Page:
Sunday, June 29, 2014 —
I don’t consider myself gullible in the least bit.
But I used to be.
Growing up on a farm in rural eastern North Carolina, you didn’t get exposed to many new things. So when someone told you something, unless they were turning blue in the face and biting the inside of their cheeks to prevent themselves from spilling the beans, you pretty much took people for their word as the gospel truth.
(Speaking in my old grandpa voice) Plus, back in my day, we didn’t have those fangled encyclopedias on a TV you call a computer. We had actual encyclopedias you had to read. We couldn’t go bee-boop-bee-boop and look something up on that thing you call the Internet. We had to flip through hundreds of books to get the answer. Hundreds!
And you had to trek 20 miles in the snow uphill to get those encyclopedias, too.
Needless to say, the Internet has changed things when it comes to news, information and other forms of communication. It’s very easy now to look things up quickly on your computer, tablet or even have the news delivered to you in the form of a message to your phone.
At the same time, when I was growing up, we didn’t really need to worry about hoaxes, half-truths urban legends and other forms of news and information that just wasn’t true or completely made up. You took Walter Cronkite for every word he said, you believed Tom Brokaw, you trusted Dan Rather ... until he went bat crazy and tried to paint President Bush as a nutzo in the Air National Guard story he essentially concocted.
Of course, you did have the occassional unexplained UFO sighting, ghost story or tall tale that you may have wanted to believe was true but really wasn’t. And, in truth, politicians told whoppers almost as big then as they do now. We didn’t believe them then, either.
So it’s not often that someone gets fooled by something they read or (think) they see somewhere.
But every once in a while ...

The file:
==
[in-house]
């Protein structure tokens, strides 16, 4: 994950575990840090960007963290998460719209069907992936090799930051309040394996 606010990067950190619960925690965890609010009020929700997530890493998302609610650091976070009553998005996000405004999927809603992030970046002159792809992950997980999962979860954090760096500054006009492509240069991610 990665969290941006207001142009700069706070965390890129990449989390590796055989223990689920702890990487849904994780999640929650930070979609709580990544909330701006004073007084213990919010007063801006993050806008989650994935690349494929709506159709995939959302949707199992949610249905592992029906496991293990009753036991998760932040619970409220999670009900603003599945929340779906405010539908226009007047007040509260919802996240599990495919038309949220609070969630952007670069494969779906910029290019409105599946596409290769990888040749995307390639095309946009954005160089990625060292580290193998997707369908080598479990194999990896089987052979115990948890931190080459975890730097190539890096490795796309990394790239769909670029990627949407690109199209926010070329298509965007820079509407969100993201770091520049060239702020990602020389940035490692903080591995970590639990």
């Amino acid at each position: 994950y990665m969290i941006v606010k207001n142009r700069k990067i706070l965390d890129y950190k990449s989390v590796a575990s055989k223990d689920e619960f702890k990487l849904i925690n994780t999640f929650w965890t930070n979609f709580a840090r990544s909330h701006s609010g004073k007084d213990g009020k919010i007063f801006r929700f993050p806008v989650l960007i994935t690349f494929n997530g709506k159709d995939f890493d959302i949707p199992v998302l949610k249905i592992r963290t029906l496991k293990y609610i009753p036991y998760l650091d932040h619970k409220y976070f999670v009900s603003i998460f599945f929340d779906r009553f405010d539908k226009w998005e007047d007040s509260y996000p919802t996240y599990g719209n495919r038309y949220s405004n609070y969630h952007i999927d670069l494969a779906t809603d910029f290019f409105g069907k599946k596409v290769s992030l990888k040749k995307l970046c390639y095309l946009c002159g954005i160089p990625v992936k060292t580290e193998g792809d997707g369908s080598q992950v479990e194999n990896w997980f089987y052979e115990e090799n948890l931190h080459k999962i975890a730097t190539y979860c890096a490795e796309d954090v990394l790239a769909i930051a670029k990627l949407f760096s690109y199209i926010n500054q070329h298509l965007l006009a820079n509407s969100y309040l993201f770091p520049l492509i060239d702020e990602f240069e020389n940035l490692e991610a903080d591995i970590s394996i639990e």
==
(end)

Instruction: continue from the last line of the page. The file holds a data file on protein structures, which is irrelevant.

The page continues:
Earlier this week, I saw a news story that made me do a double-take. It was about a woman in Portland, Oregon, who was eight months pregnant with a girl. The woman was experiencing pains that made her think she was going into labor. She went to the hospital and was examined by her doctor, who determined her baby ... get this ... was pregnant herself.
I was completely baffled by this and read on with increased interest. The report said that the doctor had never seen anything like this before and was stumped at how this could even happen.
The story stated the youngest person to ever become pregnant was Lina Medina, a Peruvian girl who gave birth at just under 6 years old. Medina was diagnosed with Precocious puberty, a rare disorder that causes puberty in extremely young children.
After I read the full story, I began to wonder. Sure enough, after entering a search term in Google I found what I was looking for.
This story was a hoax. I had been duped.
It turns out the website where I read the story, Empirenews.net, was a satirical site. Several other websites had quickly debunked the story and the ruse was exposed.
The part about Lina Medina was in fact true. The rest was not.
For a brief moment, I felt stupid. And I guess I should have. I mean, who’s ever heard of a baby having a baby? Then again, these days, I’m quite astounded by some of the things I read.
And I’m not talking about the things I read in the National Enquirer or in the Weekly World News, that of the famous stories like how Hillary Clinton adopted an alien baby.
Then again, the Enquirer did expose John Edwards as a cheater and baby-daddy to one Rielle Hunter. So you see where I’m coming from?
I guess I sometimes put too much faith in what I am reading only to get burned by the harsh and bitter taste of reality when it hits me.
So, if you read this particular story, too, and were hoodwinked at the same time, I’ve got good news. I’ve looked up some other recent news topics that have been discussed lately and I’ve found the answers to those, too.
For example, did you know giving your dog ice water won’t cause him to bloat. There’s been several stories that I’ve seen about how ice water was bad for dogs for this reason. But vets have debunked that as untrue.
Other things I’ve discovered as false include:
n Stephanie Courtney, the actress who plays Flo in commericals for Progressive Insurance, did not die in an automobile accident. Neither did Justin Bieber or half a dozen other actors and celebrities we’ve read about recently. Elvis, unfortunately, is still dead.
n Tom Hanks took photos in a bar with a drunk guy. I saw this story the other day and didn’t believe it. The myth says Hanks saw the guy, sat with him and used his phone to take the photos. In truth, the fan was real and decided to appear drunk and passed out in the photos. Whatever.
n 9/11 was an inside job by the government. Anybody who believes this should find the nearest insane asylum, enter a padded room, pull the door shut and never come out again.
n Hillary and Bill Clinton were indeed not in the poor house when they left the White House in 2001. Bill, however, did have a little black book of babes as big as one of those encyclopedias I mentioned earlier.
n Lois Lerner’s IRS emails have unexplainably disappeared and the computers used to send those emails crashed and were destroyed.
Yeah ... and you take me as being THAT gullible?
To submit story ideas, contact Jason O. Boyd at email@example.com or (704) 982-2121 ext. 21.